Friday, February 27, 2009
Tuesday, February 24, 2009
Sunday, February 22, 2009
"Well, Joel said something very profound about his show in an interview in 1990: "It's about liberty, in a small, goofy way," he said. And that is probably at the heart of it. It appeals to an innate human desire to unabashedly say what you think. And for young kids, that seems to be the principle draw: the whole notion of grown-ups in power being heckled and ridiculed for their obvious inadequacies is irresistible.
But there's more going on here, or this would just be Beavis & Butthead. More importantly, MST3K is a call to arms in a war most thinking people are waging every day: the battle against the mediocrity that floods our lives. MST3K is an object lesson, a demonstration that we don't have to--and shouldn't--passively accept the garbage we are spoon-fed on a daily basis. Indeed, the series places the 'bots and their human companion on the front lines of that battle. It's in this way that MST3K rises above mere heckling and becomes a compelling metaphor about fighting the good fight.
But beyond that, there is no mistaking the genius at work here. It shines so clearly that toddlers are instinctively drawn to it and senior citizens smile knowingly -- even if neither gets the Courtney Love jokes. From Joel's forehead-slappingly simple concept to its loopy yet graceful execution, the show has a cool elegance, an endearing off-kilter brilliance. It engenders an astonishing loyalty in its viewers -- a loyalty that stems in part from the way it makes its viewers feel like they are "in on" a very special secret. It manages the near-impossible by being one of the most delightfully unpredictable programs on national TV, while also being one of the most re-assuringly formulaic. "The show," as devotees simply call it, rewards knowledge and insight, punishes inattention and passivity. But most importantly, it always has been -- and always will be -- really, genuinely funny."I though that was just great.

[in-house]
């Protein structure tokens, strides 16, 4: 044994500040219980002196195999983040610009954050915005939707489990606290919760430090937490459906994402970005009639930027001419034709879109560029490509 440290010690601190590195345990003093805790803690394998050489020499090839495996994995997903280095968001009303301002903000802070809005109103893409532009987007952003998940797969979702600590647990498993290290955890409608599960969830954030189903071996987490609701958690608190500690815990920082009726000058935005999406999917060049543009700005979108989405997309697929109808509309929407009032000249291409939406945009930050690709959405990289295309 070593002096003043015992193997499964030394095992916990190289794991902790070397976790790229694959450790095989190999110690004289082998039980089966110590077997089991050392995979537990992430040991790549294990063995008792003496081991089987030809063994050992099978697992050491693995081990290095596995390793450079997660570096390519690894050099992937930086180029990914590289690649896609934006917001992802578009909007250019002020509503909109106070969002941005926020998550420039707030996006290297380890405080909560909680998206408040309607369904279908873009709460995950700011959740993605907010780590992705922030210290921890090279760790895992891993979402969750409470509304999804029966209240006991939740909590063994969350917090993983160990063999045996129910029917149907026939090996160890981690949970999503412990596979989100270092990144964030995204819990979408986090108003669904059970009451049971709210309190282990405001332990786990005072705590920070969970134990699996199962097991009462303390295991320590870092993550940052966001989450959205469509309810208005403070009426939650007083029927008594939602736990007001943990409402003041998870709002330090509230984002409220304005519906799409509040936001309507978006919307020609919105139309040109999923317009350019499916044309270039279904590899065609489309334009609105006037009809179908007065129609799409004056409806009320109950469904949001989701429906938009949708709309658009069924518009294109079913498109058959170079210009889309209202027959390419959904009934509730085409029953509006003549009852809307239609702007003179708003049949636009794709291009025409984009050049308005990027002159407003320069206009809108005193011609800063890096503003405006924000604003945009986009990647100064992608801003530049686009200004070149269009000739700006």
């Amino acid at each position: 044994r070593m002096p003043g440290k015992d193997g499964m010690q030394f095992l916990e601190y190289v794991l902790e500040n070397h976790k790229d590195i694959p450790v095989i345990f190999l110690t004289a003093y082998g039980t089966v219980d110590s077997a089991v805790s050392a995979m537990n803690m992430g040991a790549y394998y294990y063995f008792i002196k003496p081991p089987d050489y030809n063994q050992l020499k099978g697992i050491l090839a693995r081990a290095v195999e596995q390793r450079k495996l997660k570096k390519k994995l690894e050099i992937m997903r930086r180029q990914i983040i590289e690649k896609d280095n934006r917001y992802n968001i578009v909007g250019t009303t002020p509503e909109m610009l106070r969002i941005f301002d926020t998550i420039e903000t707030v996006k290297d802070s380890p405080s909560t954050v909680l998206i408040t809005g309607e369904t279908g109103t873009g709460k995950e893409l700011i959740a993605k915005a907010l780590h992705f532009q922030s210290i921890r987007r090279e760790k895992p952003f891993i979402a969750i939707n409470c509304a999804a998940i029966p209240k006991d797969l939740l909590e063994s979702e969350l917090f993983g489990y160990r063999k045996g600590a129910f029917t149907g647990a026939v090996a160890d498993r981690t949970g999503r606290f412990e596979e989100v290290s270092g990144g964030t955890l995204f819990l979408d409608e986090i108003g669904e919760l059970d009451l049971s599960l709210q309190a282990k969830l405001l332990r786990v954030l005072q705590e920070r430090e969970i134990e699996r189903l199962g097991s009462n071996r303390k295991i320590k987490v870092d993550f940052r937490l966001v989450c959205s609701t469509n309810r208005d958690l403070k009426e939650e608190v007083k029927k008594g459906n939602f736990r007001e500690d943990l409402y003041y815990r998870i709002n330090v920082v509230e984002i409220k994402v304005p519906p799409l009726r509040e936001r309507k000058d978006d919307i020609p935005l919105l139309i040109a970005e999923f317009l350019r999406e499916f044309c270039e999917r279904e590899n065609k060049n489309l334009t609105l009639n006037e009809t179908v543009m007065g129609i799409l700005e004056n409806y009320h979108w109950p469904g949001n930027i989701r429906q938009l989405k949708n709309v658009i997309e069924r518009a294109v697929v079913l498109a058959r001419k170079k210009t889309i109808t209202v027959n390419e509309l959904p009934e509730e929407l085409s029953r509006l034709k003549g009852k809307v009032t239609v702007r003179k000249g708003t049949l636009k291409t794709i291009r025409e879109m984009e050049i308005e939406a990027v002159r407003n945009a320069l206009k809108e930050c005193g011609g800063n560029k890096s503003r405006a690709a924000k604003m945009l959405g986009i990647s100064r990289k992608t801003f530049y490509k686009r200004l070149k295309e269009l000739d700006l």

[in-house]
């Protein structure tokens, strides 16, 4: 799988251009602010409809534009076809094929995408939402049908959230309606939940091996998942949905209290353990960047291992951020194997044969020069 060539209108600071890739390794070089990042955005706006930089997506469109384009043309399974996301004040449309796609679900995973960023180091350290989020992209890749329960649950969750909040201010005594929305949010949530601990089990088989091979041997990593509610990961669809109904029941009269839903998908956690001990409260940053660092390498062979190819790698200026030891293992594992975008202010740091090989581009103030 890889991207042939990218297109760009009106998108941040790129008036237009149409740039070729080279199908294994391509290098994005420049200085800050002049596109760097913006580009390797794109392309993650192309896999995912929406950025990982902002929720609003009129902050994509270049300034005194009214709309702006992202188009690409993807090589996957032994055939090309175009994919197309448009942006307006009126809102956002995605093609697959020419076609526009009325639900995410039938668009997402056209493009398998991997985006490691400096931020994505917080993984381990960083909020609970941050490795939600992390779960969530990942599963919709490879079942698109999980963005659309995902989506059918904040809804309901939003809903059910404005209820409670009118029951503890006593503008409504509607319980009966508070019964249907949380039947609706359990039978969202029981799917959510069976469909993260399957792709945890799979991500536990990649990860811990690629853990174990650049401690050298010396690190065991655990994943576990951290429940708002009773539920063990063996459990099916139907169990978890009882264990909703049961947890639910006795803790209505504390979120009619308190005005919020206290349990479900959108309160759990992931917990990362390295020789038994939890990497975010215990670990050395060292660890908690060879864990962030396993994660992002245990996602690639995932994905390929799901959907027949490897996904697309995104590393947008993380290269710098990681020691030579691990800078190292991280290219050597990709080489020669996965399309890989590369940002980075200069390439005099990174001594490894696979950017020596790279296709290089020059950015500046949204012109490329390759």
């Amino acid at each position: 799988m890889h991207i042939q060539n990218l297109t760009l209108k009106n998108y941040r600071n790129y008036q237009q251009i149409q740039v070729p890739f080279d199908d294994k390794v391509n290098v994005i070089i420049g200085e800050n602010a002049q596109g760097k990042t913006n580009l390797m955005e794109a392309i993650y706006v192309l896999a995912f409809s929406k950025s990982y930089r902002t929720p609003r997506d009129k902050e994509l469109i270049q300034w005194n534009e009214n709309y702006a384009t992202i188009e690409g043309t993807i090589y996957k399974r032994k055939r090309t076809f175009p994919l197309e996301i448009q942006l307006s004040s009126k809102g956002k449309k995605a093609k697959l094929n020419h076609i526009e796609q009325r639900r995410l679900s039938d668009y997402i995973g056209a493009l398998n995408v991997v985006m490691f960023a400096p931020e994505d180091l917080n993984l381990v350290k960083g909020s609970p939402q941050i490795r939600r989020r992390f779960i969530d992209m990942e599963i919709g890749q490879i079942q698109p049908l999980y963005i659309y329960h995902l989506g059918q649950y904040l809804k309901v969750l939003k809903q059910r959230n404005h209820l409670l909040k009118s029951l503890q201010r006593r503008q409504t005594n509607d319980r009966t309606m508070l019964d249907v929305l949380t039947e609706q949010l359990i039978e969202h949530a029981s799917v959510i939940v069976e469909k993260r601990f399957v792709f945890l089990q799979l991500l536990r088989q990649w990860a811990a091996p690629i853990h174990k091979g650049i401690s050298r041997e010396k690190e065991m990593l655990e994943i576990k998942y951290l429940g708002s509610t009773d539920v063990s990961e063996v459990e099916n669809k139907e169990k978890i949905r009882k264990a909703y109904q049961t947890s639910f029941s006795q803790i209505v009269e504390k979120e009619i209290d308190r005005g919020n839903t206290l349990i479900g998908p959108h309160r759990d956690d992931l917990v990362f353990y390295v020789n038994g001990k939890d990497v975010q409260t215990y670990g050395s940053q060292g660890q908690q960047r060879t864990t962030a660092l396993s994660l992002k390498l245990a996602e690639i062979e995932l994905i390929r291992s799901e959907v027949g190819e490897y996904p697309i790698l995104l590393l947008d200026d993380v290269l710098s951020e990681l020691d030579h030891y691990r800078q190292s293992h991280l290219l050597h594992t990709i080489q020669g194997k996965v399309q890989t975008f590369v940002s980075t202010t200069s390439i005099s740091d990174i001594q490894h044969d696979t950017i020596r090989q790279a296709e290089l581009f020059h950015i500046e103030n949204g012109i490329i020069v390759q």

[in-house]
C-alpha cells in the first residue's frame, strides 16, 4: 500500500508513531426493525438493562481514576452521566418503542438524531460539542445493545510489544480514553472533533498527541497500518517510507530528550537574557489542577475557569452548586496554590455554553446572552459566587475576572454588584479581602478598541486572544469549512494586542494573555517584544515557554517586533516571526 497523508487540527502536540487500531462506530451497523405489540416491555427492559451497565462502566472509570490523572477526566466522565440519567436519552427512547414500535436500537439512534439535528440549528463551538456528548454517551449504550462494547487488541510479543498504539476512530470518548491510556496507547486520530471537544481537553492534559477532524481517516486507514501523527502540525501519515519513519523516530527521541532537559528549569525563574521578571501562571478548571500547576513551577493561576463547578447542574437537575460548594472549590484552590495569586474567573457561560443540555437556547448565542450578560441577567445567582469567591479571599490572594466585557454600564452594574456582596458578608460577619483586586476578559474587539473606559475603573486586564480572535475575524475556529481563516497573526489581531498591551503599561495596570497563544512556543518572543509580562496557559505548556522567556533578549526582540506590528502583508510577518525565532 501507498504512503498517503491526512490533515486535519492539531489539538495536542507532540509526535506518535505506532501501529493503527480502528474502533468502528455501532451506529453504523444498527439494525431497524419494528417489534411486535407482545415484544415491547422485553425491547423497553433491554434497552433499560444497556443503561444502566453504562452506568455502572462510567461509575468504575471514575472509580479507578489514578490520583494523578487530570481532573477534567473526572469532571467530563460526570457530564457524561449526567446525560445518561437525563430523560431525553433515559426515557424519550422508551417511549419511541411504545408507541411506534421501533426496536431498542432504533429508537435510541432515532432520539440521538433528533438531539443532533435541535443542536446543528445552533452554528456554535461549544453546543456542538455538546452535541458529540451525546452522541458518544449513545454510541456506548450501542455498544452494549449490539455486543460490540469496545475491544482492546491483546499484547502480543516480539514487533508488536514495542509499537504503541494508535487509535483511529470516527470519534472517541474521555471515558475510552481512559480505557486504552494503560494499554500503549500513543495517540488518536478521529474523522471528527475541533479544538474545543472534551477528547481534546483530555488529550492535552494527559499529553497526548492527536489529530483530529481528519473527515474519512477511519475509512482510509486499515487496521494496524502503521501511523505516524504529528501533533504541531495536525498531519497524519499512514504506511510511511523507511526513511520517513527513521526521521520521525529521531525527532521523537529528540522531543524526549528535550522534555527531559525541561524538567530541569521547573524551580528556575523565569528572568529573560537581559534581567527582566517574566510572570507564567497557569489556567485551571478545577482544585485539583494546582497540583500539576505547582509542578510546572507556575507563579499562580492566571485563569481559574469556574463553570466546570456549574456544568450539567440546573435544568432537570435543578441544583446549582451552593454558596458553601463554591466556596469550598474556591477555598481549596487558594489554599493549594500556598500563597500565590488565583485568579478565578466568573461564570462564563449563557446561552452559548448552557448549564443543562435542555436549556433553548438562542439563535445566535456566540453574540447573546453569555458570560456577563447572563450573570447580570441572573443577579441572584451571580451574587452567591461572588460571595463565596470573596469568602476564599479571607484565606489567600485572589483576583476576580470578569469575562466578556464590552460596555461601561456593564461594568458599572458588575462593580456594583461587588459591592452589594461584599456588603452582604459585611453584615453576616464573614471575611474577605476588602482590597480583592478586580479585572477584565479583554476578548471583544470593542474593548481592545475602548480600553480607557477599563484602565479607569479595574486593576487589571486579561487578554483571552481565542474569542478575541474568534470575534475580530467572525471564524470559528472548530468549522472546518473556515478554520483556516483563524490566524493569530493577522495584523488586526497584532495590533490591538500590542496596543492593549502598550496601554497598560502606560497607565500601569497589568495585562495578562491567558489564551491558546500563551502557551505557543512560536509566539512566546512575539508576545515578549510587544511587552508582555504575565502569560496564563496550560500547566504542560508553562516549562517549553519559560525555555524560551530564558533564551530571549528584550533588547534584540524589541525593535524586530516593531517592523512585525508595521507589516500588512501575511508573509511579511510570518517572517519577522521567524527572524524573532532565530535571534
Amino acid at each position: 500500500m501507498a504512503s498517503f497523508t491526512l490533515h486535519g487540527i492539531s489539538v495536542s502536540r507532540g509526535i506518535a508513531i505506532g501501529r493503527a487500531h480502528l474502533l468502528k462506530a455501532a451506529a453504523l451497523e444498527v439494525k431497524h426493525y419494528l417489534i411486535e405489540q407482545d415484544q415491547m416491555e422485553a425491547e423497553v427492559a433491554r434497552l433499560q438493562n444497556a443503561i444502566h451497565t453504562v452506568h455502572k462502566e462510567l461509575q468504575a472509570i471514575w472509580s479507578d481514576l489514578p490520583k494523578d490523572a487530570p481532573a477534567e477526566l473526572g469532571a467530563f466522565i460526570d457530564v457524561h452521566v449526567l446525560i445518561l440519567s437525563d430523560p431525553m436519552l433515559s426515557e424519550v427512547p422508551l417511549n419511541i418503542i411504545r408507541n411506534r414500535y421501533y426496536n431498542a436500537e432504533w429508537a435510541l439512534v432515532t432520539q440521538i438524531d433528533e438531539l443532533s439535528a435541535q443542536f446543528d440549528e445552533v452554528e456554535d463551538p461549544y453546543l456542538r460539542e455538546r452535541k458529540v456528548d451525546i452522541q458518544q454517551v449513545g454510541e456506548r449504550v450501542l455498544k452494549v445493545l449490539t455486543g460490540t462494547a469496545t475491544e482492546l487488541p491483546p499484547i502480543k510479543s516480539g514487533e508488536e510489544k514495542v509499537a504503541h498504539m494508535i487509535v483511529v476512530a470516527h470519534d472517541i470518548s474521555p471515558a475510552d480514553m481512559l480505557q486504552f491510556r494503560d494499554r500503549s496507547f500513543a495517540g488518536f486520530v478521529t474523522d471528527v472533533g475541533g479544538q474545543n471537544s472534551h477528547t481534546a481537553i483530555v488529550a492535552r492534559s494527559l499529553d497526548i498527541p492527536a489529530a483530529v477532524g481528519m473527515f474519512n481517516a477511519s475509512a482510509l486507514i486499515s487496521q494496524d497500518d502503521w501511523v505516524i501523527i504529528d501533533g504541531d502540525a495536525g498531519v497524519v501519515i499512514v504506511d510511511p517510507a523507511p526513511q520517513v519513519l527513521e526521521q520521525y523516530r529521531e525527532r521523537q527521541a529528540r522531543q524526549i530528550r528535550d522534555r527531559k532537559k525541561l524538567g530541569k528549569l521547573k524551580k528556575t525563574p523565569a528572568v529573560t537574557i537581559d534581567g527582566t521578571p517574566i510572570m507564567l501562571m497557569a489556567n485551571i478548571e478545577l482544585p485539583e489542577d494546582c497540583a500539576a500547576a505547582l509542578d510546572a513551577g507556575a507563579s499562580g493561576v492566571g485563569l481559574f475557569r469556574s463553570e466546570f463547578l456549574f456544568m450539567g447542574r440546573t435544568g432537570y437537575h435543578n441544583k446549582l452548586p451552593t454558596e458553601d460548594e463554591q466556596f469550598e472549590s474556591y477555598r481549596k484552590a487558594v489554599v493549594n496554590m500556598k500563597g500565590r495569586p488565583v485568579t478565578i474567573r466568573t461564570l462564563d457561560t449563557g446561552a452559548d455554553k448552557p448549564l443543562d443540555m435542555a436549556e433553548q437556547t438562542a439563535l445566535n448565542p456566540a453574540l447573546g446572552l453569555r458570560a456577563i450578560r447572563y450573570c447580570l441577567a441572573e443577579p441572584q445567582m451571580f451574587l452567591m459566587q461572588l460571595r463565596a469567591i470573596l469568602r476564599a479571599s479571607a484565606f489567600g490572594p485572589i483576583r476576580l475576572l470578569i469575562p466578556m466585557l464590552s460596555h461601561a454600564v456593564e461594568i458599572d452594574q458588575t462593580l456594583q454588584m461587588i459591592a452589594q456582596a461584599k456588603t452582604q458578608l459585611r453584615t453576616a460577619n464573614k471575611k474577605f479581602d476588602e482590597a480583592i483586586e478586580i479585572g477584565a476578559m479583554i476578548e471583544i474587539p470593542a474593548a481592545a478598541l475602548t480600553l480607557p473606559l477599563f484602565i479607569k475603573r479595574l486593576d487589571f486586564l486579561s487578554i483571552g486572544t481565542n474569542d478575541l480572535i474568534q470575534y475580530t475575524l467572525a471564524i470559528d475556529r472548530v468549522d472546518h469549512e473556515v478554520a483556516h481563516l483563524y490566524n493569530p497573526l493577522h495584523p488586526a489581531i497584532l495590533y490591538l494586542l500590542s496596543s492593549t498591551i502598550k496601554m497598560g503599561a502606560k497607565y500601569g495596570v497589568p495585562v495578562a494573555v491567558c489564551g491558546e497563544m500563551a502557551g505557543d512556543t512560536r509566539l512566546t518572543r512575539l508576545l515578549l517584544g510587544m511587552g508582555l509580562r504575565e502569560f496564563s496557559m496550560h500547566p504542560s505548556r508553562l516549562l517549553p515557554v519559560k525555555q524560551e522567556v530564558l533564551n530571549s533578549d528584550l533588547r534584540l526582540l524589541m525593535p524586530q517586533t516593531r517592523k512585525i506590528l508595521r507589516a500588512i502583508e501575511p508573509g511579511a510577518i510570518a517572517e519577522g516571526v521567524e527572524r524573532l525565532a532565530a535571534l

Wednesday, February 18, 2009
Sunday, February 08, 2009
A week ago the local football playing establishment won some sort of award for excellence in footballing. Directly afterward, this is what occurred outside of our apartment.
So that was exciting, I suppose. There were riot cops and flashings and drunk, weeping men locked in sports-inspired embraces.
This friday was the release of Coraline. I was actually pretty excited for it. Laika is a great and inspirational studio and Selick is a fantastic and under-appreciated guy. The movie was nothing short of wonderful.
This is another movie that goes in the films-my-kids-will-see-and-love pile. I can't recommend this movie enough and you should go see it in theaters. It's not for the youngest of kids (as evidenced by the 5 year old at the end of our row that kept moaning "No! No! No!" whenever something scary was about to happen).
A great deal has been made of the actual production of Coraline and it's really impossible to consider the merits of the film without thinking about the fact that 98% of the things on screen are real and had to work in an actual production. As someone who works in a completely digital space, it's humbling to see.
Coraline is an anomaly in animated films - one seemingly devoid of hip pop-culture references, easy characterizations and a completely happy ending. It's a simple movie, but not a stupid one. It has a singular artistic vision and it carries it through. The design all hangs together and it takes itself and it's audience seriously. It's the anti-Shrek. The trailer than ran before the movie began threw this difference into sharp relief:
Compare directly to this:
Go see Coraline.